I'm going to try to be very mindful of the fact that I'm going to be in the political minority in Alaska. I think the best strategy for survival (there are LOTS of guns in Alaska) is to keep my political views to myself and resist the urge to engage. I had a bit of a wake-up call this summer when I discussed ANWR (Arctic National Wildlife Refuge) politics with Alaskan family members. WHOA. I had just finished reading Douglas Brinkley's "The Quiet World"- a history of natural resource management of the early 20th century in Alaska, and I felt I had a rather good handle on the current situation of the wild lands of Alaska. Well, my "liberal" Alaskan relatives has a VERY different opinion on the specific topic of ANWR- which thoroughly surprised me. It made me realize that no topic is safe- even with people I'm familiar with.

I'll be in Juneau for election day this year, but because of the timing and registration deadlines, I'll have to vote absentee in Massachusetts. That's probably better anyway. There's quite a close senatorial race between Scott Brown and Elizabeth Warren here, and my vote could actually make a difference.

There's quite an extreme side of Alaskan politics that I know a little bit about. There's an Alaskan Independence Party that wants Alaska to secede from the union. In 2006, they tried to get a ballot initiative going to vote for secession. They were unsuccessful. Why do I keep moving to states that have these secession folks? I should move to Vermont next. My uncle Larry gave me a book to read last time I was in Juneau. It was basically an AIP wet dream. There's an uprising in Alaska to take back the motherland from the federal government which had become too involved in local resource management (a real topic of struggle between the local and federal agencies in Alaska). I seem to remember a large-scale battle taking place towards the end of the book along the road to Valdez, and the Alaskans were successful and became their own country. What a terribly written book. Great cover, though.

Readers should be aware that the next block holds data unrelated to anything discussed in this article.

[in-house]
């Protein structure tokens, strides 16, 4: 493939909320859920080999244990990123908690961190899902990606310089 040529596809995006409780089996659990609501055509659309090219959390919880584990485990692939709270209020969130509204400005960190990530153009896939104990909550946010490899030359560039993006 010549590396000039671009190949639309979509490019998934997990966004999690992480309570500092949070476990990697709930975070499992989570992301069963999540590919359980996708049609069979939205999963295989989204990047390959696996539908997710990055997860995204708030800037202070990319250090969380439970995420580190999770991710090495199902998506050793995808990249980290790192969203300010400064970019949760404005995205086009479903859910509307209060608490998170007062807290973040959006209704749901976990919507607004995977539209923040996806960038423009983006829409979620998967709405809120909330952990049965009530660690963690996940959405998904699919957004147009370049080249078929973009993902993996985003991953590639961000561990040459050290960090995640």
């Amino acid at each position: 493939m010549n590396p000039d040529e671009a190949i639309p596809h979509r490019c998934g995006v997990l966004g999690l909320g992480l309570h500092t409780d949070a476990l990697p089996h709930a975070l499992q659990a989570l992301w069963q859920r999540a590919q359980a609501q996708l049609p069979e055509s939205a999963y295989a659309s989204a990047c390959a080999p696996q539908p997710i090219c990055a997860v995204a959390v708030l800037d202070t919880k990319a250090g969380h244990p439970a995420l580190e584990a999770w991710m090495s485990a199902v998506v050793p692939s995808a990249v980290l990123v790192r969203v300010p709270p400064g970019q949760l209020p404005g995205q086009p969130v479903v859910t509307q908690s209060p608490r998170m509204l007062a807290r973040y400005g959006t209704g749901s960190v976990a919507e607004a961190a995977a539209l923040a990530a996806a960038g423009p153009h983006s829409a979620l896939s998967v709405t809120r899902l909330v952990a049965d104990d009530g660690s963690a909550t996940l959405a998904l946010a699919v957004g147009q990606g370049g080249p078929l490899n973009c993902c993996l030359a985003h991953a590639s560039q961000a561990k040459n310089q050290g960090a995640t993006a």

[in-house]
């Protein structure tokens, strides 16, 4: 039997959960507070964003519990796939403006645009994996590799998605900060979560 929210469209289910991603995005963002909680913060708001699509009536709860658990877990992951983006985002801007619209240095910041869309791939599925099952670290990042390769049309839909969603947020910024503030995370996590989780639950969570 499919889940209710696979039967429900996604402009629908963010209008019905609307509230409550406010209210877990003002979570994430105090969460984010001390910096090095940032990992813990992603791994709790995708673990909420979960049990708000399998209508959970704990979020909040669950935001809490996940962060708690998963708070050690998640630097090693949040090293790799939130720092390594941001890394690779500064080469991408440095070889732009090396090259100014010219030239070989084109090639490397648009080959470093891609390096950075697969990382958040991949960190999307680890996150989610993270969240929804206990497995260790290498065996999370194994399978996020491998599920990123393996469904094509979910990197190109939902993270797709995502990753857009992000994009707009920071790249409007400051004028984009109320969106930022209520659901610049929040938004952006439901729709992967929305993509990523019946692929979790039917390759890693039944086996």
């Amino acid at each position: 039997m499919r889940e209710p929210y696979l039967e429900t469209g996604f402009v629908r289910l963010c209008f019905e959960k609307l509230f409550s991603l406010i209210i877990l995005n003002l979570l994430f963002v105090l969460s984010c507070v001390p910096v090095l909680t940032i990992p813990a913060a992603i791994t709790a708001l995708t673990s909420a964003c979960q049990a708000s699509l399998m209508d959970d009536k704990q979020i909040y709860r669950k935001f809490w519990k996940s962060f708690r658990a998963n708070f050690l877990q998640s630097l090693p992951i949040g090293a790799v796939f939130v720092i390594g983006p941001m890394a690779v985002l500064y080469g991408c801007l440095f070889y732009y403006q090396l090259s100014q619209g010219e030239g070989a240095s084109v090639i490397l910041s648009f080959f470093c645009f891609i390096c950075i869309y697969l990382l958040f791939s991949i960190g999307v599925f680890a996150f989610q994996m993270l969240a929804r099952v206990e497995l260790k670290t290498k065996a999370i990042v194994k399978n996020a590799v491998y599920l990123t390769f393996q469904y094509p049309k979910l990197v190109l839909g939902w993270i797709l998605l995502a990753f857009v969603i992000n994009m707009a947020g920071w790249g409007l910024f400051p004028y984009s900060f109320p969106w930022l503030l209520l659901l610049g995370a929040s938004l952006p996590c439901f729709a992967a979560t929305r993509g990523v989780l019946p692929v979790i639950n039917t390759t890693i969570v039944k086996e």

Also, speaking of similarities between Texas and Alaska, those two states rival each other for Most State Pride State. I mean, wherever you go in either state the flag is plastered on EVERYTHING. Lone Star beer is "The National Beer of Texas". I also have this t-shirt from my last trip to Alaska. I considered bringing it to Texas the last time I went, but I didn't feel like dying right then.



Sunday, September 16, 2012

Yard Sale Win and the Soundtrack to My Move